It's often reported that Christians are just as likely to divorce as non-Christians. This necessarily speaks poorly of the ability of the American church to call believers to sanctified lives if the statistics are accurate. But as I noted a year ago, flawed methodological assumptions, such as how one defines a Christian, can result in inaccurate studies:
This is a theological definition. But evangelicals, in the sense that Gallup and Barna are using, are a social cohort -- a group of individuals with common and discrete characteristics. I preface with this distinction because I think that an evangelical, in the sociological sense, is someone who is strongly culturally tied to a church.
So how do Gallup and Barna identify evangelicals? Gallup defines it as someone who has had a 'born again' experience. Theologically, I agree. But if that self-identified person does not show up to church at least once a week, I do not think that he could be defined sociologically as an evangelical or, better put, a member of the evangelical culture. Gallup says that 41% of Americans self-identify as evangelical. Maybe so, but 41% of Americans aren't showing up to church on a weekly basis. Barna defined the Christians within their sample as those who have "accepted Jesus Christ as their savior"...and that's it, no other identifiers. So Gallup and Barna are theologically correct in their definition, but not sociologically correct.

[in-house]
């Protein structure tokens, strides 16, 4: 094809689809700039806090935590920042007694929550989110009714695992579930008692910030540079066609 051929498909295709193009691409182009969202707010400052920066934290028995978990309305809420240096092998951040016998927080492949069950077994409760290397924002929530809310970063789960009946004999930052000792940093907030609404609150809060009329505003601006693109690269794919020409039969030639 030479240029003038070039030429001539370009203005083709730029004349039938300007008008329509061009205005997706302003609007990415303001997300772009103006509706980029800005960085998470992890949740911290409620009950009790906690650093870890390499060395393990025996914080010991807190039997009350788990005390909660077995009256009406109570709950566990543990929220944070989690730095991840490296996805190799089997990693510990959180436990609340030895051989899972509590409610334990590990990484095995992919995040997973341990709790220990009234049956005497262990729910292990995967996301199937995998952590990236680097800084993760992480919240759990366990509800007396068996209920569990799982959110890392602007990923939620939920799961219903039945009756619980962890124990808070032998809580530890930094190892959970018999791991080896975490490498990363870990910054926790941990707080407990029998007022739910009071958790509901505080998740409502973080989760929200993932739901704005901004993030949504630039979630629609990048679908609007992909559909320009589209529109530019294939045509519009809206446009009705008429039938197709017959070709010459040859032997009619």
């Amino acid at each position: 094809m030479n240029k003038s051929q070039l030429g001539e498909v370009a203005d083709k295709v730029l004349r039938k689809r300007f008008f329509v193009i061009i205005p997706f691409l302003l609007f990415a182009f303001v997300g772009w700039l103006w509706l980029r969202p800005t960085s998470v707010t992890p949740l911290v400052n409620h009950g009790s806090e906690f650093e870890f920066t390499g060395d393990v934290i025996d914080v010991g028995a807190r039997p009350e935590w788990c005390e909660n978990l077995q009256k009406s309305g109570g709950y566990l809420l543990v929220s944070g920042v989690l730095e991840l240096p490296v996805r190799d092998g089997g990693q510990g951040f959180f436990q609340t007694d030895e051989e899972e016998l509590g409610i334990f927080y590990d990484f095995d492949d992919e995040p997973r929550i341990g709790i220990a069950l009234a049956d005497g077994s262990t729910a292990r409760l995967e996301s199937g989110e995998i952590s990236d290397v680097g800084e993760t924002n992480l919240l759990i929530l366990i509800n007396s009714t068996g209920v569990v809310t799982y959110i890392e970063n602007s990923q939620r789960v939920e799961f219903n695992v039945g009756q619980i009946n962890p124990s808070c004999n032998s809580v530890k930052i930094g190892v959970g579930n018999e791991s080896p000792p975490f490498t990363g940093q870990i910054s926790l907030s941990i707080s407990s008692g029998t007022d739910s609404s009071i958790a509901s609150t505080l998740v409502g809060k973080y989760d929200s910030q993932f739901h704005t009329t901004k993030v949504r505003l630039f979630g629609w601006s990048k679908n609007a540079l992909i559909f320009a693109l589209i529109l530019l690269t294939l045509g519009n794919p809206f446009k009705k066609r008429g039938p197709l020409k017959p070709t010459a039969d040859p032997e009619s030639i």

We can debate, theologically speaking, what makes a Christian, but if one is engaging in sociological analysis then one must use sociological terms. And in this sense, someone who responds to a phone survey by saying "Yes, I'm a Christian" isn't necessarily a Christian.
So sociologist Brad Wilcox measured divorce against church attendance:
This idea that Christians are just as likely to divorce as secular folks is not correct if we factor church attendance into our thinking. Churchgoing evangelical Protestants, churchgoing Catholics, and churchgoing mainline Protestants are all significantly less likely to divorce.
I estimate between 35 and 50 percent less likely than Americans who attend church just nominally, just once or twice a year, or who don't attend church at all. It is true that people who say they've had a born-again experience are about as likely to divorce as people who are completely secular. But if you look at this through the lens of church attendance, you see a very different story.
Certainly there is excessive divorce in the American church today, among other signs of broken relationships and sin. But the Chicken Little attitudes of many critics are unmerited.
Hat tip: David Wayne